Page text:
Archive for the ‘Echoes From an Eagle (book)’ Category


November 14th, 2016 by Ken & Phyl Bledsoe
Hunting Scene - Mareeba

Hunting Scene - Mareeba

The men of the 19th had a lot of empty time to fill, so they did what they could to break the monotony. Some of the guys went hunting while others seemed to enjoy “striking a pose” for Vernon’s camera.

Wearing a Grass Skirt - anything to break the monotony!

Wearing a Grass Skirt - anything to break the monotony!


Many of these pictures were lighthearted – i.e. the man in the grass skirt. Would love to know the back story to this picture.

However, other photos displayed a touch of dark humor.

6-darkhumorThe picture of a group of men holding a gun to the head of one of their buddies, would fall under the category of, “Don’t try this at home.”

Maybe these men were exposed to violence so often that they wanted to find a way to laugh about it.

Meet author Ken Bledsoe at Loveland Local Author Showcase

November 7th, 2016 by Ken & Phyl Bledsoe

Ken Elder Bledsoe Author, Echoes From an Eagle, Windsor Colorado book signing at the American Legion,Both Ken and his wife Phyllis will be at the Loveland Public Library's Local Author Showcase on Saturday, November  12th in downtown Loveland at 300 N Adams Ave, Loveland, CO 80537.

It is especially poignant for author Ken Bledsoe this Local Authors Showcase happens to fall on the day after Veterans Day, November 11th.

There will be more than 50 local authors signing and selling copies of their books. It is a great opportunity to talk to the authors, ask questions and have your copy of their book signed.

See you on Saturday!

Loveland Public Library, Loveland Colorado, Local Author Showcase, Nov 12th 2016, 1:30-4:00pm

Loveland Public Library's Local Author Showcase - November 12, 2016 (1:30-4:30pm).


October 17th, 2016 by Ken & Phyl Bledsoe

The camp at Mareeba was isolated but much better than Longreach and Cloncurry. At least there were trees to provide shade from the hot sun and fresh water to drink and use for cooling baths.

Waiting at the Mareeba Post Exchange

Waiting at the Mareeba Post Exchange

One of the things the men looked forward to most was mail call. Even though it took weeks – if not months – to get letters from home, they always showed up at the Post Exchange hoping that this would be the day a stack of letters would finally track them down.

Washing eating utensils at Camp Mareeba

Washing eating utensils at Camp Mareeba

They probably didn’t enjoy doing their own KP duties, but it was an expected part of life at Mareeba. If you ate, then you had to wash your own “dishes.” Pictures in Vernon’s collection, show the large pots of hot water where each man would wash his eating utensils.



Among the pets at Mareeba - a dog and a goat

Among the pets at Mareeba - a dog and a goat

As is true of most Americans, it didn’t take the men of the 19th long to adopt camp pets.

These pets included birds, different types of reptiles, a dog, a goat, and either a wallaby or baby kangaroo.


The need to feed and care for these animals provided a degree of normalcy, and it must have been nice to know that there was someone in camp who would be

Sgt. Houston A. Rice - Vernon's best friend - with a baby kangaroo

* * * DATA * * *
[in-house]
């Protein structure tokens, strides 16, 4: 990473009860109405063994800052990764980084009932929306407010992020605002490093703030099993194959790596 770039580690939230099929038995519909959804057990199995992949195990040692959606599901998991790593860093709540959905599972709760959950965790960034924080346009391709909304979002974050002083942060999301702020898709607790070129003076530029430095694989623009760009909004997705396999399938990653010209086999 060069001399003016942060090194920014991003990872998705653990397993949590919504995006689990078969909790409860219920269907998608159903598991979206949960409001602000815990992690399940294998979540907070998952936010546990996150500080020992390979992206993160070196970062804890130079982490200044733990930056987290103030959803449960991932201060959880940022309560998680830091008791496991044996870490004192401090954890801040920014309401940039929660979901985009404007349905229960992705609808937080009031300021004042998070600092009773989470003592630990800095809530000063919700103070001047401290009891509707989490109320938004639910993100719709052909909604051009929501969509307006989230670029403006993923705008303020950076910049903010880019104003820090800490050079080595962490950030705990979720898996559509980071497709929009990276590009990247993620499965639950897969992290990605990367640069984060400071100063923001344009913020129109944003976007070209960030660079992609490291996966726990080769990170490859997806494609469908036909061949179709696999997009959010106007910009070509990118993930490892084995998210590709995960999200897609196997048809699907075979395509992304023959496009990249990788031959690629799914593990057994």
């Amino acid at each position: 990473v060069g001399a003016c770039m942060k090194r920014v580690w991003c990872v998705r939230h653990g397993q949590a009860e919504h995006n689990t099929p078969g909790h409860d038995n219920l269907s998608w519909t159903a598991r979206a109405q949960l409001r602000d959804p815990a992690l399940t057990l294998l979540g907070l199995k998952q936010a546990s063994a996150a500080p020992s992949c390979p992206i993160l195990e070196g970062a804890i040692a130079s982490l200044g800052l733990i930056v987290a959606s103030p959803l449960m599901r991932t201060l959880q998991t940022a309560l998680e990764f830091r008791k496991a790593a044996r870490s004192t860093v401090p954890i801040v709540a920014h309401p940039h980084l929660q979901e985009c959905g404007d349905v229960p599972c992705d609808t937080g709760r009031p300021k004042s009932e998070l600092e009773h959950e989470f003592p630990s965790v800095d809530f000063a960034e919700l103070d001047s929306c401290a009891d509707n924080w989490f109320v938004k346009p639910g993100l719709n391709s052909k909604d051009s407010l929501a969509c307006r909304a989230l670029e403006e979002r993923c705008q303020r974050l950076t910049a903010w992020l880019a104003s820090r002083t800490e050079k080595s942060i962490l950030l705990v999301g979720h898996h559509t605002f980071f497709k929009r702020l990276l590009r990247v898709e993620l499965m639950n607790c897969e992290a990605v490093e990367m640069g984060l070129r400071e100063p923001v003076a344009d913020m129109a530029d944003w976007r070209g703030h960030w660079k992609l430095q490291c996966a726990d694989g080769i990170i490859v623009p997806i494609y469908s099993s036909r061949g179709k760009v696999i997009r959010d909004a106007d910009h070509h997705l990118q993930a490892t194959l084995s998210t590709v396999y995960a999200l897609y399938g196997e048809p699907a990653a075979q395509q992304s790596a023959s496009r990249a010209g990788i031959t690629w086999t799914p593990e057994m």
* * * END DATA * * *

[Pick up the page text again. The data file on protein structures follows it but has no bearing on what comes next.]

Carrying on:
Sgt. Houston A. Rice - Vernon's best friend - with a baby kangaroo

glad to see you when you returned from a mission.


October 3rd, 2016 by Ken & Phyl Bledsoe
On the way to a mission over New Guinea

On the way to a mission over New Guinea

Due to the lack of planes and spare parts, more often than not the 19th BG could not send more than six B-17s on a mission. So when they lost a plane it was a traumatic loss.


For example, while on a mission over New Guinea, B-17 #621, “Daylight Limited,” sustained substantial damage from flak and crash landed at Mareeba. All of the crew survived, but the plane was badly damaged and out of action.

The Phantom burning in the hanger.

The Phantom burning in the hanger.



Then B-17E #41-9012, “The Phantom,” burned while in a hangar at Mareeba.

According to Ralph Dietz, a member of the 93rd Squadron, the ground crew used gasoline to remove oil from the outside of an engine before it had cooled.

Notice first responders in white fire-fighting suits

Crash landing. Notice first responders in white fire-fighting suits


Another much needed plane was gone; and with every lost plane, an extremely difficult job became next to impossible. But the men of the 19th BG carried on the best they could.


June 10th, 2016 by Ken & Phyl Bledsoe
Base at Cloncurry, Queensland, Austraila

Base at Cloncurry, Queensland, Austraila

After two weeks of R&R in Melbourne, Australia, the men of the 19th BG were reorganized and sent to new bases.  The 435th “Kangaroo Squadron” was assigned to the coastal base in Townsville.  The 93rd Squadron was sent to Longreach and the 30th Squadron to Cloncurry - interior areas of Queensland far from the reach of Japanese attack and the diversions found in Australian cities.  Vernon was sent to Cloncurry, which the men compared to a town in our “Old West.”  There was little for the men to do to unwind after their missions, so boredom quickly became one of their enemies.


Vernon's Camp at Mareeba (as seen from the air).

Vernon's Camp at Mareeba (as seen from the air).

Later, Vernon and the men of the 19th were relocated to Mareeba, which was closer to their enemy targets and was considered to be a great improvement over the dry, arid, lonely bases at Longreach and Cloncurry.  Mareeba provided better runways, trees for shade, camouflage for their planes, and cool, clear water from the Barron River.  The citizens of Mareeba did their best to welcome the Americans and planned social events to help the men recover from their long, arduous missions.


Part 2: Why Was Morale So Low When the 19th Reached Australia? 1941-42

May 29th, 2016 by Ken & Phyl Bledsoe

The 19th BG relocated to Australia in February, 1942, to ‘Regroup, Reload, and Retaliate.’  After fierce fighting and great loss of men and equipment, they were forced out of the Philippines and Java by the advancing Japanese.  This defeat resulted in extreme stress, fatigue, and frustration among these proud, fighting men.

Meanwhile, General Douglas MacArthur, Supreme Commander of Allied Forces in the SW Pacific, tried to defend the Philippines against the Japanese assault.  But by March 11, 1942, the general was evacuated to Broome, Australia, leaving behind his forces to hold out as long as they could.

By April 9th, however, 78,000 American – predominantly men from the 19th BG – and Filipino troops surrendered at Bataan.  The Japanese weren’t prepared to handle large numbers of prisoners, so this resulted in the Bataan ‘Death March,’ during which over 10,000 Allied soldiers were murdered – one of the most infamous atrocities of WWII.

The war in Europe, made it impossible for Great Britain to protect their territories/allies in the Pacific.  This was especially a concern for Australia and made them a vulnerable target for the Japanese.  So the Australians gratefully welcomed the surviving members of the 19th BG to their country.  The American men and equipment became pivotal in the defense of Australia.